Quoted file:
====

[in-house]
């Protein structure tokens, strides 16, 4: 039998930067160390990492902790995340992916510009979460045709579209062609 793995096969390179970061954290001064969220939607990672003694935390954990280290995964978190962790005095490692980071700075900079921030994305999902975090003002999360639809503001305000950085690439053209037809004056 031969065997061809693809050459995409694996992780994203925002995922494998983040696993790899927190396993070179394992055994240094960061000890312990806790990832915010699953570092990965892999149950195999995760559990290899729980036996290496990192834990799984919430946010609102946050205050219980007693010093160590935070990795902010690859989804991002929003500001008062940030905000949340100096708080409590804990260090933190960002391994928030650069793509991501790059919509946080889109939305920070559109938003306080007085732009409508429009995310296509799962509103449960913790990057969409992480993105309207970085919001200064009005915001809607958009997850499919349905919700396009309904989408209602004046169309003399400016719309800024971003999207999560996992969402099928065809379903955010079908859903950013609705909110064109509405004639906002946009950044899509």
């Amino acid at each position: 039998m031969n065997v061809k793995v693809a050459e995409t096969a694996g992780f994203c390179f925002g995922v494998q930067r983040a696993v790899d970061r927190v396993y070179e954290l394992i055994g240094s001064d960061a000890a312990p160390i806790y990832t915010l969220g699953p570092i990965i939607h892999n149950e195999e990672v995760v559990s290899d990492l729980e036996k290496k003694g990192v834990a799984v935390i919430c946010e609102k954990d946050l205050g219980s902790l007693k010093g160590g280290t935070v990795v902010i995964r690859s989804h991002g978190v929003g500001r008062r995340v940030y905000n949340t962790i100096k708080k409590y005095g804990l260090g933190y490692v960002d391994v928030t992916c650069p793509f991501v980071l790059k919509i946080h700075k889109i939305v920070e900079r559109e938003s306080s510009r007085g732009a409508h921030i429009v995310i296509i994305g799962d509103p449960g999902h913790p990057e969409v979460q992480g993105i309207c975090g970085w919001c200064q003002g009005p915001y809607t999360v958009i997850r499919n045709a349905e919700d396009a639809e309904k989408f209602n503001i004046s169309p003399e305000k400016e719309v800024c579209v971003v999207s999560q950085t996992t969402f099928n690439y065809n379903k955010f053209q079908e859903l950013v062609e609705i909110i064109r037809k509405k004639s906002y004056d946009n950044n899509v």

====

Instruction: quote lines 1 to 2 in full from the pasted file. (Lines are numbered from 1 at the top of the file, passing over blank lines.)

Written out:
[in-house]
């Protein structure tokens, strides 16, 4: 039998930067160390990492902790995340992916510009979460045709579209062609 793995096969390179970061954290001064969220939607990672003694935390954990280290995964978190962790005095490692980071700075900079921030994305999902975090003002999360639809503001305000950085690439053209037809004056 031969065997061809693809050459995409694996992780994203925002995922494998983040696993790899927190396993070179394992055994240094960061000890312990806790990832915010699953570092990965892999149950195999995760559990290899729980036996290496990192834990799984919430946010609102946050205050219980007693010093160590935070990795902010690859989804991002929003500001008062940030905000949340100096708080409590804990260090933190960002391994928030650069793509991501790059919509946080889109939305920070559109938003306080007085732009409508429009995310296509799962509103449960913790990057969409992480993105309207970085919001200064009005915001809607958009997850499919349905919700396009309904989408209602004046169309003399400016719309800024971003999207999560996992969402099928065809379903955010079908859903950013609705909110064109509405004639906002946009950044899509």